Police investigating McArthur since October: Auto shop owner
The OPP Eastern Mobile Unit arrives in Madoc, Ont. on Friday January 19, 2018. Police are combing through five properties, four in Toronto, one in Madoc, Ont., connected to Bruce McArthur, a self-employed landscaper who was arrested and charged with first-degree murder as part of an investigation into the disappearance of Selim Esen and Andrew Kinsman. THE CANADIAN PRESS/Lars Hagberg
Salmaan Farooqui, The Canadian Press
Published Sunday, January 21, 2018 5:27PM EST
TORONTO - The owner of an auto parts shop says police had been investigating alleged murderer Bruce McArthur since early October, when they first came looking for a vehicle he sold.
McArthur was arrested and charged with first-degree murder last week in the deaths of two missing men from Toronto's gay community, Andrew Kinsman and Selim Esen, and police believe there are more victims.
Investigators may have been on McArthur's tail as many as three months ago, according to Dominic Vetere, owner of Dom's Auto Parts in Courtice, Ont., just east of Toronto.
He said police first came to his shop on Oct. 3 when they were canvassing auto parts businesses to try and find McArthur's vehicle, a Dodge Caravan.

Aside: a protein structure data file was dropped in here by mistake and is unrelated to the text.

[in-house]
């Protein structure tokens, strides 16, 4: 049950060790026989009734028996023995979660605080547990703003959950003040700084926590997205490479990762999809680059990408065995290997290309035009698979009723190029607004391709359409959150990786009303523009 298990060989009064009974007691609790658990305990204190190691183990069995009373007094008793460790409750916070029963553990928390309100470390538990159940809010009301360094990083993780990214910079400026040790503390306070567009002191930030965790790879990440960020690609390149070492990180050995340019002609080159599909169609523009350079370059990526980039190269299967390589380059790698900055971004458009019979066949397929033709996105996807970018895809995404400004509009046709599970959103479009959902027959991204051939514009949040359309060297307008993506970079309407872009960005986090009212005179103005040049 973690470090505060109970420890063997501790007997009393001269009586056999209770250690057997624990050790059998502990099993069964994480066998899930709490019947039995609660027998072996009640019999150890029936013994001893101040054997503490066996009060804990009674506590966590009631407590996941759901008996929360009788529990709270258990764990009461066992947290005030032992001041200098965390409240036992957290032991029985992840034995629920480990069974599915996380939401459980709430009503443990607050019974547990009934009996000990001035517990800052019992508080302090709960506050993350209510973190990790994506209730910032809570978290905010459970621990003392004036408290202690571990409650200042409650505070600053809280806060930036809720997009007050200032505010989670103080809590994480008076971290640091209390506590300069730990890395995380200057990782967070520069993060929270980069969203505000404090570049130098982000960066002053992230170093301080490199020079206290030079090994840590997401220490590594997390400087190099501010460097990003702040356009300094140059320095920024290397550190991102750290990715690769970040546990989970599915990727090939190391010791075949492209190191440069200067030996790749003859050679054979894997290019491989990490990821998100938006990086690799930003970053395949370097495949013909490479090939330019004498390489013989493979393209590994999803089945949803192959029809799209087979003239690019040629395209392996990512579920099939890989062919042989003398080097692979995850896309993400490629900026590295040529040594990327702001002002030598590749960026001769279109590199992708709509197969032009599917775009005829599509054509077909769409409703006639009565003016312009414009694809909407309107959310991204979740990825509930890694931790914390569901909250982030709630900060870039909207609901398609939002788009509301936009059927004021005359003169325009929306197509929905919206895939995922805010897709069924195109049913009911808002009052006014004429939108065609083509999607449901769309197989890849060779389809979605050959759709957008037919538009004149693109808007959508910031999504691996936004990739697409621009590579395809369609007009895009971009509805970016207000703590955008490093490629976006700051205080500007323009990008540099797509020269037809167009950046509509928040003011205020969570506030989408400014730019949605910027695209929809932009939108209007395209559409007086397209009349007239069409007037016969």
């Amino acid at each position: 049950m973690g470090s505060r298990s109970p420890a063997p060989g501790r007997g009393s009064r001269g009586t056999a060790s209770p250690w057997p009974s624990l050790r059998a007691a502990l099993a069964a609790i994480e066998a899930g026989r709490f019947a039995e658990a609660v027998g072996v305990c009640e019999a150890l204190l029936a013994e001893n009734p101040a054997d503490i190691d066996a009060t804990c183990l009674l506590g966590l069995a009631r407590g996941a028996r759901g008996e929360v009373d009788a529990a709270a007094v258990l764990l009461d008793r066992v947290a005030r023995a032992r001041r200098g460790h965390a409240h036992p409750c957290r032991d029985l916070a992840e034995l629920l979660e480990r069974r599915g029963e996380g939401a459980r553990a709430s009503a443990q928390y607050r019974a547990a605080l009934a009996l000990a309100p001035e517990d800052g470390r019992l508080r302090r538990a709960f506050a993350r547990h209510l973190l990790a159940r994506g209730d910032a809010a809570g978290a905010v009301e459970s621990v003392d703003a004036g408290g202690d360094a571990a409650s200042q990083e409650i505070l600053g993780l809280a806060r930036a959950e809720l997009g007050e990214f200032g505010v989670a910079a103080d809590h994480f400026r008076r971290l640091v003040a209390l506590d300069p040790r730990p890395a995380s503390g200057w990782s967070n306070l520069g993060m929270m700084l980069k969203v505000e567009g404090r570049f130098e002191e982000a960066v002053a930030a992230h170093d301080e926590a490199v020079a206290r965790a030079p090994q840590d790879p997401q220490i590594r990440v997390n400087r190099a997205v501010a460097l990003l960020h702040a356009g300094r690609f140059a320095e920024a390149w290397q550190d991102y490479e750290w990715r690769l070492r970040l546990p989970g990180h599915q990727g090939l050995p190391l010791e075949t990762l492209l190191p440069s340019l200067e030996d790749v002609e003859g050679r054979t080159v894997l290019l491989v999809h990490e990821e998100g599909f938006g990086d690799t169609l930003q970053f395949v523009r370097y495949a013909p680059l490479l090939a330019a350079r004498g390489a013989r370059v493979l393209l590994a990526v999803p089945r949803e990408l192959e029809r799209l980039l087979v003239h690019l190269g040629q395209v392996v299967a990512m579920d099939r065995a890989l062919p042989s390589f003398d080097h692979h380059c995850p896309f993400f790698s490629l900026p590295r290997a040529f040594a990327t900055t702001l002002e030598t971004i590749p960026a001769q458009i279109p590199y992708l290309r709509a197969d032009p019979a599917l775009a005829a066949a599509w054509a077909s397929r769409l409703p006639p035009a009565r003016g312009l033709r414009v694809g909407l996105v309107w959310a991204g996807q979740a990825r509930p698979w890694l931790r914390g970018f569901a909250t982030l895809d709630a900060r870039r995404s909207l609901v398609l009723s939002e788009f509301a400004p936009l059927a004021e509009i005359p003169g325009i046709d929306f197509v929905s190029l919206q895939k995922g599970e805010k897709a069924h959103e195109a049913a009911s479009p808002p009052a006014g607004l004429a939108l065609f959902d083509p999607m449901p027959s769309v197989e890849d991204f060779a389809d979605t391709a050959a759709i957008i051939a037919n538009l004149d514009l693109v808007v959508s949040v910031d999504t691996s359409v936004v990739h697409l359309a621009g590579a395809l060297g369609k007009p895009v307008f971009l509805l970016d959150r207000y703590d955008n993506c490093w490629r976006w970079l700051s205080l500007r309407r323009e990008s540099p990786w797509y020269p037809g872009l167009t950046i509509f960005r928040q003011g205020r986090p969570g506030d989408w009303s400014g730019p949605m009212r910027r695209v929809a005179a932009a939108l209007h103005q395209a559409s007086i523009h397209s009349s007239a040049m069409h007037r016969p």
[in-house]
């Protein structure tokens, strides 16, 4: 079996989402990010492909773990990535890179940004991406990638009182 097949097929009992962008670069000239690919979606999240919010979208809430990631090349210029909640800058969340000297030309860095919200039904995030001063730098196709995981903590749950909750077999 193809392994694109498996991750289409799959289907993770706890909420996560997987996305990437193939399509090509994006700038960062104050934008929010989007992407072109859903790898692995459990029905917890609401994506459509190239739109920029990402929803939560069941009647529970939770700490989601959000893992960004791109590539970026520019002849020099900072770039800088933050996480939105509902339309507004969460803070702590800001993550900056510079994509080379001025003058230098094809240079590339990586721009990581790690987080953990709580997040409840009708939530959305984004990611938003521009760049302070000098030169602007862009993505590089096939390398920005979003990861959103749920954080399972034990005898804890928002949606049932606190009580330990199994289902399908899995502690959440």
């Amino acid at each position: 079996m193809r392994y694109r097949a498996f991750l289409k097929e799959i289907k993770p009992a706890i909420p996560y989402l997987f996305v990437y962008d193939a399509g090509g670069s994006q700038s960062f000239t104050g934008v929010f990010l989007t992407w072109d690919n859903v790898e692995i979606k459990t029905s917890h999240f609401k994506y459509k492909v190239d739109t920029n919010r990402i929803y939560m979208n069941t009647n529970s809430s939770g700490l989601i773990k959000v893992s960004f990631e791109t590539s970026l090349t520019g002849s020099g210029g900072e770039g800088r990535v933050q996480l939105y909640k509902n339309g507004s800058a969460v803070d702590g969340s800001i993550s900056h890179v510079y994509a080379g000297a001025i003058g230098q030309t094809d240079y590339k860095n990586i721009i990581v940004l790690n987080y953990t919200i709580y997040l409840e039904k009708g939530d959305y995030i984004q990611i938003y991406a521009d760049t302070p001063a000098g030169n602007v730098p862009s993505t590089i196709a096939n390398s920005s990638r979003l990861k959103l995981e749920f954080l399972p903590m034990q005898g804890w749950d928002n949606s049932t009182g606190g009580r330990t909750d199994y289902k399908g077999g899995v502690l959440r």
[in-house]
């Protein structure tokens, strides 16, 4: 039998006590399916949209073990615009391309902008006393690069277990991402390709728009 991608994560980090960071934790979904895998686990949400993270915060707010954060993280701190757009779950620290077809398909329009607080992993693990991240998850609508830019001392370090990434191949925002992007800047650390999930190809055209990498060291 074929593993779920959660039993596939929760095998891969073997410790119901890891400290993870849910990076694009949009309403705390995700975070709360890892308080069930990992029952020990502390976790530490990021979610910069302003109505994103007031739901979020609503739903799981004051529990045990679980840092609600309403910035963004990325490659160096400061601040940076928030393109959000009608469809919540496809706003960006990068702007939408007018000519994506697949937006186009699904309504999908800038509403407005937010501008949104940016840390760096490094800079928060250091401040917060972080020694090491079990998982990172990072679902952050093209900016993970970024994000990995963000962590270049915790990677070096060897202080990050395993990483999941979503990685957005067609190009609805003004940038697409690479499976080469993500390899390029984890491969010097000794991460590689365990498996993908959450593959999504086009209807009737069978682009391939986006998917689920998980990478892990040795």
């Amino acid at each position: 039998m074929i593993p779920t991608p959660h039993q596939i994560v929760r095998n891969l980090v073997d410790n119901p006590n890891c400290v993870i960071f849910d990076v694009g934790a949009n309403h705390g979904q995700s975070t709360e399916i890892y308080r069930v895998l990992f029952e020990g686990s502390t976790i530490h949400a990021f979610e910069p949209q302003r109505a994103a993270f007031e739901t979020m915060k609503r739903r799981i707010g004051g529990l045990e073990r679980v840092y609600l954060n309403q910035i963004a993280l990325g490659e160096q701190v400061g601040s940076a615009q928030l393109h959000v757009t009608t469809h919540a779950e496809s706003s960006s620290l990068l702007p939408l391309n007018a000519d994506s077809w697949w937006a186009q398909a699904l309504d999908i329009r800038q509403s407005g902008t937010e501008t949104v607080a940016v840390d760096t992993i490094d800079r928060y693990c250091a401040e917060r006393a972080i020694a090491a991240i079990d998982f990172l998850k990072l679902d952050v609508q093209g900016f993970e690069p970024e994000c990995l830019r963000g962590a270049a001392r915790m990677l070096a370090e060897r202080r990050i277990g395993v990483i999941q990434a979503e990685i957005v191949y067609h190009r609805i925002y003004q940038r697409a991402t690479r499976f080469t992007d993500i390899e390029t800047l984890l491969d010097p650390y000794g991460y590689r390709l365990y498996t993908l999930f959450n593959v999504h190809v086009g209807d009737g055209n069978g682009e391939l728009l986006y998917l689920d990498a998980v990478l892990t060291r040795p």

“They said it was a high-profile case, but they didn't tell us that it was related to these missing gentlemen in particular,” said Vetere.
He said he only connected the dots when police announced McArthur's arrest last week.
Vetere said two plainclothes officers asked him to run a vehicle identification number to track down the van, and they were “excited” when they found it intact.
Vetere said police towed away the vehicle, and many more visits followed.
He said officers interviewed his staff and copied surveillance video that showed a man who appeared to be McArthur visiting the shop.
Vetere said officers told him they found blood in the vehicle in the weeks following.
“It was a trace amount of blood,” said Vetere. “None of us even noticed it, even the dismantler didn't notice it.”
Vetere said police are fortunate the van was sold to his shop, since a scrap shop would've disposed of it immediately, and many others don't bother recording vehicle identification numbers.
Many in Toronto's gay community have expressed frustration with how police have handled the investigation into the disappearances of several men from the city's gay village, including Kinsman and Esen.
Others who live, work or spend time in the area have expressed relief that an arrest has been made, but said they're angry police didn't heed their concerns about a possible serial killer earlier.
Toronto Police Chief Mark Saunders has defended his force's handling of the case, saying officers worked with the evidence they had at the time.
When reached by The Canadian Press on Sunday, police declined to comment on the specifics of the case.